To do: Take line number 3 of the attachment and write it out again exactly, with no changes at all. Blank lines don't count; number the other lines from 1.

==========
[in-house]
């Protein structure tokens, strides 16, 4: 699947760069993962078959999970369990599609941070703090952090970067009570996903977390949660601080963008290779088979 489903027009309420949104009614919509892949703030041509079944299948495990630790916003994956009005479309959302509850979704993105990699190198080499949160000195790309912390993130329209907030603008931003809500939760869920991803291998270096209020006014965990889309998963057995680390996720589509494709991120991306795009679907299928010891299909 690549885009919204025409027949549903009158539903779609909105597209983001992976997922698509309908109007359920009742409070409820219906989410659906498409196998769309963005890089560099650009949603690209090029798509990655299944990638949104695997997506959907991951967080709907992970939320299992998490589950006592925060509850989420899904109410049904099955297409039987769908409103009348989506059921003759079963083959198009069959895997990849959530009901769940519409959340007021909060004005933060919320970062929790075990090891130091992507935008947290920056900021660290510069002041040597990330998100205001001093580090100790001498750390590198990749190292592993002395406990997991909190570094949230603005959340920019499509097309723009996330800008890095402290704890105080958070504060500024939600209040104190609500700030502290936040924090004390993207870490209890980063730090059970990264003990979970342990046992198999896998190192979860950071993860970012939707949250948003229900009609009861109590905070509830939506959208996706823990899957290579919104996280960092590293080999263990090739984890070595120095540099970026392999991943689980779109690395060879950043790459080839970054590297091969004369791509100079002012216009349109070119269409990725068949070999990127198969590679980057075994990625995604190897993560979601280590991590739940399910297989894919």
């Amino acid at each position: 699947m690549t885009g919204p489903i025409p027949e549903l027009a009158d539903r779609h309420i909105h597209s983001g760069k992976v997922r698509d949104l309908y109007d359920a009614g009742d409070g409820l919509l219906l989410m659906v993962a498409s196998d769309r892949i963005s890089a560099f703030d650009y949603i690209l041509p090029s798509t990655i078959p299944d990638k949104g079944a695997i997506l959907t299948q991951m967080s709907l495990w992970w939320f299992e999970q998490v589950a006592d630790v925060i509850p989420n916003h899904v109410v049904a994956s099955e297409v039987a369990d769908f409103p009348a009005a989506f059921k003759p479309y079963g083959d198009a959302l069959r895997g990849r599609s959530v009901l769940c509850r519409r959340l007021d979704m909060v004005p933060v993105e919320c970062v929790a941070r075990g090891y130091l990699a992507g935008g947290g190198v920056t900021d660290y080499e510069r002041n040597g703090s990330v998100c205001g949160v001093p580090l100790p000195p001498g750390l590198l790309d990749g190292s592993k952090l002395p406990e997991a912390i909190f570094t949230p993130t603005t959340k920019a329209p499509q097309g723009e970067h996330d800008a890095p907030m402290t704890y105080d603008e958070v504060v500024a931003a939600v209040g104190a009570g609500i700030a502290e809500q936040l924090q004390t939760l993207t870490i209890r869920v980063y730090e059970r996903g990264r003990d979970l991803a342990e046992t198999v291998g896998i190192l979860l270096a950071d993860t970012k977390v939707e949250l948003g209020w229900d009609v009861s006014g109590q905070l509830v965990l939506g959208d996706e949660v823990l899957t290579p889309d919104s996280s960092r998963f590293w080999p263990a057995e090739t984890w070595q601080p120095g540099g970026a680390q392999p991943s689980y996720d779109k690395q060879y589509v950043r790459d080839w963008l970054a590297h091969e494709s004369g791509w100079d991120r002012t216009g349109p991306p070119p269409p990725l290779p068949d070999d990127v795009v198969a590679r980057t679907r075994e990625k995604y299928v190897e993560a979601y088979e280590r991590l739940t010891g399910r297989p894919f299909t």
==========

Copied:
């Amino acid at each position: 699947m690549t885009g919204p489903i025409p027949e549903l027009a009158d539903r779609h309420i909105h597209s983001g760069k992976v997922r698509d949104l309908y109007d359920a009614g009742d409070g409820l919509l219906l989410m659906v993962a498409s196998d769309r892949i963005s890089a560099f703030d650009y949603i690209l041509p090029s798509t990655i078959p299944d990638k949104g079944a695997i997506l959907t299948q991951m967080s709907l495990w992970w939320f299992e999970q998490v589950a006592d630790v925060i509850p989420n916003h899904v109410v049904a994956s099955e297409v039987a369990d769908f409103p009348a009005a989506f059921k003759p479309y079963g083959d198009a959302l069959r895997g990849r599609s959530v009901l769940c509850r519409r959340l007021d979704m909060v004005p933060v993105e919320c970062v929790a941070r075990g090891y130091l990699a992507g935008g947290g190198v920056t900021d660290y080499e510069r002041n040597g703090s990330v998100c205001g949160v001093p580090l100790p000195p001498g750390l590198l790309d990749g190292s592993k952090l002395p406990e997991a912390i909190f570094t949230p993130t603005t959340k920019a329209p499509q097309g723009e970067h996330d800008a890095p907030m402290t704890y105080d603008e958070v504060v500024a931003a939600v209040g104190a009570g609500i700030a502290e809500q936040l924090q004390t939760l993207t870490i209890r869920v980063y730090e059970r996903g990264r003990d979970l991803a342990e046992t198999v291998g896998i190192l979860l270096a950071d993860t970012k977390v939707e949250l948003g209020w229900d009609v009861s006014g109590q905070l509830v965990l939506g959208d996706e949660v823990l899957t290579p889309d919104s996280s960092r998963f590293w080999p263990a057995e090739t984890w070595q601080p120095g540099g970026a680390q392999p991943s689980y996720d779109k690395q060879y589509v950043r790459d080839w963008l970054a590297h091969e494709s004369g791509w100079d991120r002012t216009g349109p991306p070119p269409p990725l290779p068949d070999d990127v795009v198969a590679r980057t679907r075994e990625k995604y299928v190897e993560a979601y088979e280590r991590l739940t010891g399910r297989p894919f299909t």